"The media and political world exploded [over the Joe/Mika tweets] ... 'Where are Jared and Ivanka right now?' Politico demanded. Ivanka was discussing policy. ...
"[W]hen Ivanka presents her dad with information, she said she tells him what she thinks, and then tries to tell him what the other side's strongest arguments are. 'A lot of the way people try to get things done, or sell things in Washington, is they present facts that align with the outcome that they want the other person to come to ... In business it's the same — they tell you the good facts about a company, not the bad facts. I don't do that. I have never done that."
Be smart: Fact-based persuasion is very much the Jared Kushner approach, as well. When he's trying convince Trump of something, he quietly marshals visits and phone calls with people involved in the topic who are likely to be resonant with Trump.
6. 1 big surprise
AP Sports Writer John Pye in Brisbane, Australia: Manny "Pacquiao's long-time trainer Freddie Roach tipped a 'short and sweet' knockout win for the 11-time world champion in Sunday's so-called 'Battle of Brisbane,' but [Jeff] Horn [of Australia] got a unanimous points decision in his first world title fight — delighting the 51,052-strong crowd."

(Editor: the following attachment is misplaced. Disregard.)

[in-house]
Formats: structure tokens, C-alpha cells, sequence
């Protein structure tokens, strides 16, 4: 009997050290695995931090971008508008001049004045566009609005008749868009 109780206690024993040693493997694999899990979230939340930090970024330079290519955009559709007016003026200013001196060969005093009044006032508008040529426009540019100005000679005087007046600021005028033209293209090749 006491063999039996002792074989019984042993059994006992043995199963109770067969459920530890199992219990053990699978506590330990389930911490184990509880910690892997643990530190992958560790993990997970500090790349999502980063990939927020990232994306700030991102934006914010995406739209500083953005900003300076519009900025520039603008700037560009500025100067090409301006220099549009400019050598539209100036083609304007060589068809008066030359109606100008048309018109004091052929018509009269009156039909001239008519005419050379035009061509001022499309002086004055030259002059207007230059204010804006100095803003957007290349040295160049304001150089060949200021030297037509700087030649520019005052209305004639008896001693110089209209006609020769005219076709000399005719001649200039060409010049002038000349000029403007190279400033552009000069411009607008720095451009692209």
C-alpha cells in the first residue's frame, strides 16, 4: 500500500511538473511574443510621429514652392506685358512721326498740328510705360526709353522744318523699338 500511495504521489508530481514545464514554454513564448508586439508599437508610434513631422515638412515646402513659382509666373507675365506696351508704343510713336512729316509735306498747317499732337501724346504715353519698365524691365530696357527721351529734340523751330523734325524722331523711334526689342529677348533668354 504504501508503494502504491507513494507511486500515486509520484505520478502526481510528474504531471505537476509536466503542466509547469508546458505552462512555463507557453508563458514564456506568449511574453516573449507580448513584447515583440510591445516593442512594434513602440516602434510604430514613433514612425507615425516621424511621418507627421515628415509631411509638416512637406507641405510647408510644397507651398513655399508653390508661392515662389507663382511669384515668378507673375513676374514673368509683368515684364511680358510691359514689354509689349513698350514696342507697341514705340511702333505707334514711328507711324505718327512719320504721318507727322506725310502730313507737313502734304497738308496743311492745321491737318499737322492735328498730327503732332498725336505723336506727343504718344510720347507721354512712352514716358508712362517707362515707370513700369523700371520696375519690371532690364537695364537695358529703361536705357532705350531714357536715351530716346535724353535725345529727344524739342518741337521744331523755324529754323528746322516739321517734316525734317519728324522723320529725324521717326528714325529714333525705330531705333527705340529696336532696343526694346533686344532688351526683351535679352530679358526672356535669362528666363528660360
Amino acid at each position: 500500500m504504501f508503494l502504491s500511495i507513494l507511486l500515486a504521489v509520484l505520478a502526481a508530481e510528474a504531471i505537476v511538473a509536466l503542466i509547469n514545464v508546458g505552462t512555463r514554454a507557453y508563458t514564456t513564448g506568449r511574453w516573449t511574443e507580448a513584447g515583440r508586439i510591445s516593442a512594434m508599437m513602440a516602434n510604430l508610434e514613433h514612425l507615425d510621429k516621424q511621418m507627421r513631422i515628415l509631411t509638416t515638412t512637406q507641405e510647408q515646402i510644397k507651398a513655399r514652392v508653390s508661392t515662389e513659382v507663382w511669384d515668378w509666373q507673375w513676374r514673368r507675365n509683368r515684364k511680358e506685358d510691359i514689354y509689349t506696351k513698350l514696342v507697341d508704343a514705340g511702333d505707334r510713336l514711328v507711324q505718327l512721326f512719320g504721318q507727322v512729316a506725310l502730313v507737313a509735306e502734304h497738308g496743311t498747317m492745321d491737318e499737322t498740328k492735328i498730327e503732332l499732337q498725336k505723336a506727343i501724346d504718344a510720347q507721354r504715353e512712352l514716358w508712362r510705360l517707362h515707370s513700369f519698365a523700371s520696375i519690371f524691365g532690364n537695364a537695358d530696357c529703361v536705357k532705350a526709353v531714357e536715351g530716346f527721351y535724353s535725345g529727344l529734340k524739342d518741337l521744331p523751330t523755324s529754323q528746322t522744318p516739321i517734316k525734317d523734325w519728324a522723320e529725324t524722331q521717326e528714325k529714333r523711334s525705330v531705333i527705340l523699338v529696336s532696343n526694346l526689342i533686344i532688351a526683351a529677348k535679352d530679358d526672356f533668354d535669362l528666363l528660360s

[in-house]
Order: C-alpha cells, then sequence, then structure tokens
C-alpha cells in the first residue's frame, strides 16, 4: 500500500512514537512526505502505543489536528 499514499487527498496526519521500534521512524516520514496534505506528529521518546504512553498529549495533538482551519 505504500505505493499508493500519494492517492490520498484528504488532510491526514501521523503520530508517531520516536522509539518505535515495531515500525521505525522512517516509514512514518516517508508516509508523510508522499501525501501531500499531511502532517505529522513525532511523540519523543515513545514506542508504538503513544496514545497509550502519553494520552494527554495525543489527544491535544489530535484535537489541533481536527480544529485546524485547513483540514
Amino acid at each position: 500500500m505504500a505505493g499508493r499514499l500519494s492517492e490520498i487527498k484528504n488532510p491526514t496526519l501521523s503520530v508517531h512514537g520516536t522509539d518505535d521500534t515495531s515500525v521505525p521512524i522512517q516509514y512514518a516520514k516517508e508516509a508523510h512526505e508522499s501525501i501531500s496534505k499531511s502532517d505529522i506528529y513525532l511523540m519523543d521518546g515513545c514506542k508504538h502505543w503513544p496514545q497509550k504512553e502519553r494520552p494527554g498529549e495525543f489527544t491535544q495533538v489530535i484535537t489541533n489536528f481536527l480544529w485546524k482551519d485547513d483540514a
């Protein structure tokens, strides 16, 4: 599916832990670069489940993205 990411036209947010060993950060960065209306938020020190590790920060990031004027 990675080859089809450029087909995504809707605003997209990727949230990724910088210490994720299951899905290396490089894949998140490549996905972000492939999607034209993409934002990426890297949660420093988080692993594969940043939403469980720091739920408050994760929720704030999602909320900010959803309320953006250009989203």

"The 38-year-old Philippines senator arrived in Brisbane a week ahead of the fight with a chartered plane carrying more than a hundred supporters and as the hot favorite to beat Horn. He leaves without the WBO belt. ... Pacquiao didn't attend the formal post-fight news conference, sending a spokesman to say he was getting treated for the cuts. He also declined to do any interviews in the dressing room."
P.S. "Supermax contract" ... ESPN: "Two-time NBA MVP Stephen Curry has agreed to a five-year, $201 million extension — the richest contract in league history — with the Golden State Warriors."
"Curry is the first NBA star who will sign a supermax contract, the crossing of a $200 million threshold that eventually will become the norm for the NBA's biggest superstars."